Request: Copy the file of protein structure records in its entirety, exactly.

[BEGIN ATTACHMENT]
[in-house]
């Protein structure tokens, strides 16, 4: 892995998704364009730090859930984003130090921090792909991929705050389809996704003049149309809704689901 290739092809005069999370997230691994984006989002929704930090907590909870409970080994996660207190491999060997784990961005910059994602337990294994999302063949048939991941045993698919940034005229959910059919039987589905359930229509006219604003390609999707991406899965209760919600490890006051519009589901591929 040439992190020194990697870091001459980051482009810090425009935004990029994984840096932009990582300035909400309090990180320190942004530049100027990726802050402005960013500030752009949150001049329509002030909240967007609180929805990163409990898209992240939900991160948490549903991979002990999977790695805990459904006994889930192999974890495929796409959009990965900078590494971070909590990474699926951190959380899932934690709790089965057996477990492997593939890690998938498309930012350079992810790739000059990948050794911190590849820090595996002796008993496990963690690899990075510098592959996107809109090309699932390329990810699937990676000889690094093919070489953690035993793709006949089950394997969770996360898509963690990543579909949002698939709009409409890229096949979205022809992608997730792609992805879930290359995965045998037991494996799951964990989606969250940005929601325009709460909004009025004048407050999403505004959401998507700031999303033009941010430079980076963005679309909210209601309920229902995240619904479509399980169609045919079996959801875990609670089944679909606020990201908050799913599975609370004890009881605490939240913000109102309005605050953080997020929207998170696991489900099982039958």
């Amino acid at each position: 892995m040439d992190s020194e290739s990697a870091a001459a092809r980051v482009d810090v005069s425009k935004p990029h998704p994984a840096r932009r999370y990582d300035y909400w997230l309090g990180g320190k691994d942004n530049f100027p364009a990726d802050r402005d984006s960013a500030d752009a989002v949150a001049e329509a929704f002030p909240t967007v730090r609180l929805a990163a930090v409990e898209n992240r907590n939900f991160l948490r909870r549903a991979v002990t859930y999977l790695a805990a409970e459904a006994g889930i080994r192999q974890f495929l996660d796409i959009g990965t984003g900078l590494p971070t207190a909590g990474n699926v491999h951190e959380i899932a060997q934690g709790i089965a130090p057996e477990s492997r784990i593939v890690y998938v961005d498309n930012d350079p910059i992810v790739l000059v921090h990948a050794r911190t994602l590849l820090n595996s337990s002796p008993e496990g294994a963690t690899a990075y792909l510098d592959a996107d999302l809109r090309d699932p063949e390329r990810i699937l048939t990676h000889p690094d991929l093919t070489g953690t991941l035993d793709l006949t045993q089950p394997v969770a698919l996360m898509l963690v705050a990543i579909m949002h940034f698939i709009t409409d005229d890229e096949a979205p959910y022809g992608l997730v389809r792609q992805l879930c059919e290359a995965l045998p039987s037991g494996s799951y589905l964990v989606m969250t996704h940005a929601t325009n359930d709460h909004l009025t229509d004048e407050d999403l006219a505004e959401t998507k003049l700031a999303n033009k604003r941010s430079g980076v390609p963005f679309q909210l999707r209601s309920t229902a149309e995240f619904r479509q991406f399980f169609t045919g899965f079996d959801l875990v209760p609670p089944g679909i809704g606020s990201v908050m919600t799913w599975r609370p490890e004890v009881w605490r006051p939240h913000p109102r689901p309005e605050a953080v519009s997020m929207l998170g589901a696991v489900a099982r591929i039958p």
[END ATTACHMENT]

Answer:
[in-house]
């Protein structure tokens, strides 16, 4: 892995998704364009730090859930984003130090921090792909991929705050389809996704003049149309809704689901 290739092809005069999370997230691994984006989002929704930090907590909870409970080994996660207190491999060997784990961005910059994602337990294994999302063949048939991941045993698919940034005229959910059919039987589905359930229509006219604003390609999707991406899965209760919600490890006051519009589901591929 040439992190020194990697870091001459980051482009810090425009935004990029994984840096932009990582300035909400309090990180320190942004530049100027990726802050402005960013500030752009949150001049329509002030909240967007609180929805990163409990898209992240939900991160948490549903991979002990999977790695805990459904006994889930192999974890495929796409959009990965900078590494971070909590990474699926951190959380899932934690709790089965057996477990492997593939890690998938498309930012350079992810790739000059990948050794911190590849820090595996002796008993496990963690690899990075510098592959996107809109090309699932390329990810699937990676000889690094093919070489953690035993793709006949089950394997969770996360898509963690990543579909949002698939709009409409890229096949979205022809992608997730792609992805879930290359995965045998037991494996799951964990989606969250940005929601325009709460909004009025004048407050999403505004959401998507700031999303033009941010430079980076963005679309909210209601309920229902995240619904479509399980169609045919079996959801875990609670089944679909606020990201908050799913599975609370004890009881605490939240913000109102309005605050953080997020929207998170696991489900099982039958």
């Amino acid at each position: 892995m040439d992190s020194e290739s990697a870091a001459a092809r980051v482009d810090v005069s425009k935004p990029h998704p994984a840096r932009r999370y990582d300035y909400w997230l309090g990180g320190k691994d942004n530049f100027p364009a990726d802050r402005d984006s960013a500030d752009a989002v949150a001049e329509a929704f002030p909240t967007v730090r609180l929805a990163a930090v409990e898209n992240r907590n939900f991160l948490r909870r549903a991979v002990t859930y999977l790695a805990a409970e459904a006994g889930i080994r192999q974890f495929l996660d796409i959009g990965t984003g900078l590494p971070t207190a909590g990474n699926v491999h951190e959380i899932a060997q934690g709790i089965a130090p057996e477990s492997r784990i593939v890690y998938v961005d498309n930012d350079p910059i992810v790739l000059v921090h990948a050794r911190t994602l590849l820090n595996s337990s002796p008993e496990g294994a963690t690899a990075y792909l510098d592959a996107d999302l809109r090309d699932p063949e390329r990810i699937l048939t990676h000889p690094d991929l093919t070489g953690t991941l035993d793709l006949t045993q089950p394997v969770a698919l996360m898509l963690v705050a990543i579909m949002h940034f698939i709009t409409d005229d890229e096949a979205p959910y022809g992608l997730v389809r792609q992805l879930c059919e290359a995965l045998p039987s037991g494996s799951y589905l964990v989606m969250t996704h940005a929601t325009n359930d709460h909004l009025t229509d004048e407050d999403l006219a505004e959401t998507k003049l700031a999303n033009k604003r941010s430079g980076v390609p963005f679309q909210l999707r209601s309920t229902a149309e995240f619904r479509q991406f399980f169609t045919g899965f079996d959801l875990v209760p609670p089944g679909i809704g606020s990201v908050m919600t799913w599975r609370p490890e004890v009881w605490r006051p939240h913000p109102r689901p309005e605050a953080v519009s997020m929207l998170g589901a696991v489900a099982r591929i039958p």